Justin Steinman:

The trick in marketing, particularly as we wanted to increase our average deal size

Justin Steinman:

and go after more enterprise accounts, was we wanted to get people who were

Justin Steinman:

not in the buying cycle into the buying cycle and then nurturing them throughout.

Justin Steinman:

Frankly, that's more expensive than just doing organic search and

Justin Steinman:

having free trials come in, right?

Justin Steinman:

And so there was a lot of, yeah, we know we need to do this, but we're

Justin Steinman:

not really sure it's going to work because this is where we got it.

Justin Steinman:

Justin, we're gonna hold our breath and jump off the cliff with you here,

Justin Steinman:

but I'm going to bring a parachute cause I'm really not sure that I

Justin Steinman:

trust this is actually going to work, but can you please prove it to me?

Justin Steinman:

And so we jumped off the cliff together this year with that, and I put together

Justin Steinman:

our first real outbound campaigns and they've delivered tremendous results.

Justin Steinman:

But there was a lot of healthy skepticism because we'd never done that here before.

Erica Seidel:

Let's talk about the team that's behind you.

Erica Seidel:

Can you talk about - well, first, is leading a marketing team for a

Erica Seidel:

newly public company significantly different than for a private company?

Erica Seidel:

Like, how you switched the organization post IPO?

Justin Steinman:

I'm happy to say that there's been absolutely no change

Justin Steinman:

to the marketing team after the IPO.

Justin Steinman:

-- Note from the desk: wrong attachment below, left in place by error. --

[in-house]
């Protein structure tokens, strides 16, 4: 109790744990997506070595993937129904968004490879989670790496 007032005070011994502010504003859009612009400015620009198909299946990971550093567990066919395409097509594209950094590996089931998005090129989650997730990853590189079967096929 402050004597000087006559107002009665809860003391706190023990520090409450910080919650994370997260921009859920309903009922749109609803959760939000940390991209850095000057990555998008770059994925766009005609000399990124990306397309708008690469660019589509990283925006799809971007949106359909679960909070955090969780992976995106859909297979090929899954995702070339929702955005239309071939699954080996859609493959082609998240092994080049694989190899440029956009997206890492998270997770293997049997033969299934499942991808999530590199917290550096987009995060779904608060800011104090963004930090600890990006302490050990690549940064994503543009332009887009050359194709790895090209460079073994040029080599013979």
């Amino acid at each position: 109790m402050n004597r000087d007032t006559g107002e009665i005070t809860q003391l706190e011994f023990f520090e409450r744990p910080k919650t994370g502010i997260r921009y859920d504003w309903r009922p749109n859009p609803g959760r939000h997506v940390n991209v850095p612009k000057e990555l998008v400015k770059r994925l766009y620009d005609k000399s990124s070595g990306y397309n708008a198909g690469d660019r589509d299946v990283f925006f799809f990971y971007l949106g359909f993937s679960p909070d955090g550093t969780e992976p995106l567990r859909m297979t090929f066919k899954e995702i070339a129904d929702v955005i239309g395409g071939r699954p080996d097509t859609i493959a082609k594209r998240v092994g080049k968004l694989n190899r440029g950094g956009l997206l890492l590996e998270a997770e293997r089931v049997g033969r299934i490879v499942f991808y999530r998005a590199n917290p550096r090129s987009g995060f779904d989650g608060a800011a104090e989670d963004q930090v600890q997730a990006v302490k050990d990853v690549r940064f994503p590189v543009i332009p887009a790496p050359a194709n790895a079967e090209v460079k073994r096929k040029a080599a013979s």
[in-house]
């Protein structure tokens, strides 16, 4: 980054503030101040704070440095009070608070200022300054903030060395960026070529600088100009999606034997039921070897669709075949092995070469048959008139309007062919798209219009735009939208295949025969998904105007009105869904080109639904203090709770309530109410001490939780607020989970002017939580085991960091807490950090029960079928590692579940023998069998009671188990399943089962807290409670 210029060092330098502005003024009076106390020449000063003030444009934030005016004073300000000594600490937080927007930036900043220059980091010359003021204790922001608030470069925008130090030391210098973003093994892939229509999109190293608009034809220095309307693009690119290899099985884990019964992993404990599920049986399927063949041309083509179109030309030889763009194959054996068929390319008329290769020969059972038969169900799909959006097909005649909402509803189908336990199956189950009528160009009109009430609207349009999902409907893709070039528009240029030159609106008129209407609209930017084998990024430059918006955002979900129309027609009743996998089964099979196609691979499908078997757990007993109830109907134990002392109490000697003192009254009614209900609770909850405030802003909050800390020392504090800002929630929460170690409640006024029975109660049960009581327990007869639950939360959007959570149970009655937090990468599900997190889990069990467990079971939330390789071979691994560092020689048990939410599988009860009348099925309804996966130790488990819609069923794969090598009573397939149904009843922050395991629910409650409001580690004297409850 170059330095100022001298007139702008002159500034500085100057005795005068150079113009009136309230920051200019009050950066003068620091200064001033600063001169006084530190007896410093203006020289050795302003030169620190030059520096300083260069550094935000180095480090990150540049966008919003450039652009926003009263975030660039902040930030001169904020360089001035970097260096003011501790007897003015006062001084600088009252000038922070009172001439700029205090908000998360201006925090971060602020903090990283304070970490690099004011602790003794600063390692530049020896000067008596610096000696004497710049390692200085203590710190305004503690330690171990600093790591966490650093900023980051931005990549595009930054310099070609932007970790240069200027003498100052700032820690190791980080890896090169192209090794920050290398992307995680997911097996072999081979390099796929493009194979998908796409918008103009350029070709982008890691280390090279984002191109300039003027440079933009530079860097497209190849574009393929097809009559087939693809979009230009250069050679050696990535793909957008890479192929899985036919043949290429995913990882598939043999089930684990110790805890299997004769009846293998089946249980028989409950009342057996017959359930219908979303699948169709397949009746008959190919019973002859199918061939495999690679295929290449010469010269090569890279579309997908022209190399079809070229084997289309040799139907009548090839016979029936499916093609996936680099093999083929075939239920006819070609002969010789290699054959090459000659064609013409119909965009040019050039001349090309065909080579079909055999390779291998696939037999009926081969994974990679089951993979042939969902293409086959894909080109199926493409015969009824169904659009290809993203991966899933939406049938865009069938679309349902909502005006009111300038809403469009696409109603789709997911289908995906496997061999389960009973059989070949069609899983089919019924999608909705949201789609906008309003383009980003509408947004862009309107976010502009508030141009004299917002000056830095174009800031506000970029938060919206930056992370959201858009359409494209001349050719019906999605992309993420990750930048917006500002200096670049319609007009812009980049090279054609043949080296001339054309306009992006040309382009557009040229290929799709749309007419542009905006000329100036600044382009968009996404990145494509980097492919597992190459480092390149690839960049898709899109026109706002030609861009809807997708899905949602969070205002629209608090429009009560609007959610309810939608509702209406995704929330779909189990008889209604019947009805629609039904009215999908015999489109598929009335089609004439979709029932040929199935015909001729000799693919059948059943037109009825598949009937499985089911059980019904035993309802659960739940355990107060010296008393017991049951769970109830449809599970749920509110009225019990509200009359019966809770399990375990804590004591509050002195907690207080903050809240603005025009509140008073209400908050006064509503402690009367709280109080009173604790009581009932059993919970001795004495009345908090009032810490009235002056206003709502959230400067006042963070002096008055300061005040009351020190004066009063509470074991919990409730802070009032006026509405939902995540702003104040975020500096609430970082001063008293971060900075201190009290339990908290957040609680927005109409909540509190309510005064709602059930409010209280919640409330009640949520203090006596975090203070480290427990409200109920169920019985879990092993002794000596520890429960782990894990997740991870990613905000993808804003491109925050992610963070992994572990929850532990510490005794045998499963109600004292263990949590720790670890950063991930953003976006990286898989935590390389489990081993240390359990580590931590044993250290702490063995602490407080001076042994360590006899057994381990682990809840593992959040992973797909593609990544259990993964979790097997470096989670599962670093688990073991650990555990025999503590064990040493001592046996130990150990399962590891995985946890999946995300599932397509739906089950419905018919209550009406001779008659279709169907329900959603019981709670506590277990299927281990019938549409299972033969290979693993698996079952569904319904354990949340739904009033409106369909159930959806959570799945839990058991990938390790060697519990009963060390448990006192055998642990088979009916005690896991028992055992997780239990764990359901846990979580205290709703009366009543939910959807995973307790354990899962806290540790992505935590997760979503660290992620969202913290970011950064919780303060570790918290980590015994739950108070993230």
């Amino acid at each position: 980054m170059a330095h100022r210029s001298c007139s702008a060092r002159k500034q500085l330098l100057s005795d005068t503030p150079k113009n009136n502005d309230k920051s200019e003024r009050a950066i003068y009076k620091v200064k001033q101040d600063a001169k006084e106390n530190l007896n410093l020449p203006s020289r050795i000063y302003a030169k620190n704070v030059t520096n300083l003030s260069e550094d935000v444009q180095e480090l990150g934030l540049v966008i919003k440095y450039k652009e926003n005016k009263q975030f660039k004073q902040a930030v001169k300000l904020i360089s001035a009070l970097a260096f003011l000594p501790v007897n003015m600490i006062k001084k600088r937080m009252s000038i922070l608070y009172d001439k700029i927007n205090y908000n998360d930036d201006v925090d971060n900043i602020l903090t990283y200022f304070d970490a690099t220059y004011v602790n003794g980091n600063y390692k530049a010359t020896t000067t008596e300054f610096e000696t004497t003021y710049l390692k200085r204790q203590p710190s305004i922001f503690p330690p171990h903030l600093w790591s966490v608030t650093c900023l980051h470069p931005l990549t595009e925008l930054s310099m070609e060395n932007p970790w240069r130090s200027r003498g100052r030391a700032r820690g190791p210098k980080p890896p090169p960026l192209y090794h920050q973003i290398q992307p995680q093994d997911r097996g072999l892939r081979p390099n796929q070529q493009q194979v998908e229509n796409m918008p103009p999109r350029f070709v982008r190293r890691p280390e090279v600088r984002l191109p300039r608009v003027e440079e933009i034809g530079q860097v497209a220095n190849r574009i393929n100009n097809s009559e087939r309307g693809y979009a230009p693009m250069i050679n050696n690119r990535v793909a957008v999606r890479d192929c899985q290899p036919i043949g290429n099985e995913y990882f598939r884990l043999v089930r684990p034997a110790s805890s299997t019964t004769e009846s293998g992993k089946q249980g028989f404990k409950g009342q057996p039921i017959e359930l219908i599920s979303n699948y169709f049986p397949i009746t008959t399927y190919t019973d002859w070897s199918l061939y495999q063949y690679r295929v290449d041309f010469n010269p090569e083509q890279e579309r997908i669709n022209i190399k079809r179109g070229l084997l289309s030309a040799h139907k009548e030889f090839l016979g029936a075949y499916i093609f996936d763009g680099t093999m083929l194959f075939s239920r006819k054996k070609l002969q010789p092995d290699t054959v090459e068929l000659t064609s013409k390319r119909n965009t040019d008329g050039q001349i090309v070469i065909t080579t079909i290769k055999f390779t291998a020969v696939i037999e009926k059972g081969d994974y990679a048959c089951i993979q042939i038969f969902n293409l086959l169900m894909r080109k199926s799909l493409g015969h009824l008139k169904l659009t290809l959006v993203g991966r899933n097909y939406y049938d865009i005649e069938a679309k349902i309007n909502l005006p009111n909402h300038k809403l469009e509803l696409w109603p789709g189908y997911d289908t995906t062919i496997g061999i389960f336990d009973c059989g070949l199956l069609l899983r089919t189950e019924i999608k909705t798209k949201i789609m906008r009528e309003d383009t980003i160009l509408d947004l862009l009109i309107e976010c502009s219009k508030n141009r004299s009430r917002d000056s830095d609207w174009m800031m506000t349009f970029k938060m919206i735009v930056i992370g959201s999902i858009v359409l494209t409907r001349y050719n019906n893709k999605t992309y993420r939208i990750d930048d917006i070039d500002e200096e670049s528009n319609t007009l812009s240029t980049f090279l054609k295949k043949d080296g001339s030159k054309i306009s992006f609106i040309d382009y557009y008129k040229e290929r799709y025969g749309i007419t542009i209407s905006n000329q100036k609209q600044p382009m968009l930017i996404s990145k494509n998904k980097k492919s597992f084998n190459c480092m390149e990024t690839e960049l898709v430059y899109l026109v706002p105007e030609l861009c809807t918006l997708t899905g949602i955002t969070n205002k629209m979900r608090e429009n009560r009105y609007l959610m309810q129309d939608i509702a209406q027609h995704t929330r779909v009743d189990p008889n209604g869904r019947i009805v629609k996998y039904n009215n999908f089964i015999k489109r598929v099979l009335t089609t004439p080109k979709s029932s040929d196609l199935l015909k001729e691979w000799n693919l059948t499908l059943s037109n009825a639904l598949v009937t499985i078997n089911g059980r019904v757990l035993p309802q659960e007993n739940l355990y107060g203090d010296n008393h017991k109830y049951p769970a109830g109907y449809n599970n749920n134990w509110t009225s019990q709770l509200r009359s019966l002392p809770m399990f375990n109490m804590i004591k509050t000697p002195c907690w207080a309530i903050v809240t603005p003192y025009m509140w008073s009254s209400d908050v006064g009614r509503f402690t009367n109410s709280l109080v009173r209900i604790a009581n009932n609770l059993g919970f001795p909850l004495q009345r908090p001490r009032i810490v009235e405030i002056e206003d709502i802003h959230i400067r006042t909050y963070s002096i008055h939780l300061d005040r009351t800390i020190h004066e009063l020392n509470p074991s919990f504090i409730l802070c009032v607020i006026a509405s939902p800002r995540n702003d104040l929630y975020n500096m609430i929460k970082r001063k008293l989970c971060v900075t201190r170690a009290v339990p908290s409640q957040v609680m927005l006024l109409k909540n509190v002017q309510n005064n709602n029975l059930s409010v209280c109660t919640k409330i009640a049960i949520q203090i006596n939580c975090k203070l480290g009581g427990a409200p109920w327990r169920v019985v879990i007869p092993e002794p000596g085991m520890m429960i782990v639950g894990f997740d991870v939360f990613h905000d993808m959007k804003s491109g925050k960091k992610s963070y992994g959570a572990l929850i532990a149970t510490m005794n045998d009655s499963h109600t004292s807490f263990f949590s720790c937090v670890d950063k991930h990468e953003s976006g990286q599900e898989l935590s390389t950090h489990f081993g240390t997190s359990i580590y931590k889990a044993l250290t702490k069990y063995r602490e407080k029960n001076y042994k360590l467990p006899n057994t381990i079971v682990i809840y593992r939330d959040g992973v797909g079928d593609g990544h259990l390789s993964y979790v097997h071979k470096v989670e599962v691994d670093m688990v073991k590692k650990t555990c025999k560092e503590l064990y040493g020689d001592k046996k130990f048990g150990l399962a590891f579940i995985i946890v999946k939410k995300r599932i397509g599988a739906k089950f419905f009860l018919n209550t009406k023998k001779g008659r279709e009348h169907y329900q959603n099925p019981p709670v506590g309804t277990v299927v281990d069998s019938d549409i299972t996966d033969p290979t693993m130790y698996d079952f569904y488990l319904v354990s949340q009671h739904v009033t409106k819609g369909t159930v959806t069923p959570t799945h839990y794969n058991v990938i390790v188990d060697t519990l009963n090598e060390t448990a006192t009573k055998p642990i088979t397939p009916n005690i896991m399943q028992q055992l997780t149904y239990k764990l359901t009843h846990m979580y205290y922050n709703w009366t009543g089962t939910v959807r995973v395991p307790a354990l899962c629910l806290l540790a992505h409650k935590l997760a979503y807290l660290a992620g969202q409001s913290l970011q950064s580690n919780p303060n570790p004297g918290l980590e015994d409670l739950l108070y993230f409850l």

If anything, it's refreshing.

Justin Steinman:

So I've got a tremendous team that works with me, just tremendous.

Justin Steinman:

And I really had to disappear for large chunks of last year, working with our

Justin Steinman:

CFO or general counsel, the bankers, to get all of the stuff ready for the IPO.

Justin Steinman:

And so my leadership team really ran marketing day-to-day, kept the business,

Justin Steinman:

not only running, but frankly, growing, even knowing that I was gone for days

Justin Steinman:

or not as engaged as I would like to be.

Justin Steinman:

The best part about being done with the IPO is I'm back in my job and

Justin Steinman:

I love my job and I put my hard hat on and you know, it's all right.

Justin Steinman:

We're back to building our next generation of demand generation campaigns.

Justin Steinman:

We're updating our messaging.

Justin Steinman:

We're going deeper down in.

Justin Steinman:

We're putting in new ROI calculators.

Justin Steinman:

I've got a list of improvements a mile long we want to do on our website.

Justin Steinman:

We're launching our own podcast called Definitively Speaking.

Justin Steinman:

We're doing all sorts of stuff.

Justin Steinman:

Really just kind of good old marketing.

Justin Steinman:

And it's fun to go back and do that.

Justin Steinman:

About the only change that's really impacted me, and it hasn't

Justin Steinman:

impacted really the rest of my team, is I share responsibility for

Justin Steinman:

investor relations with our CFO.

Justin Steinman:

We outsource investor relations to a third party, and I handle the

Justin Steinman:

marketing part of investor relations.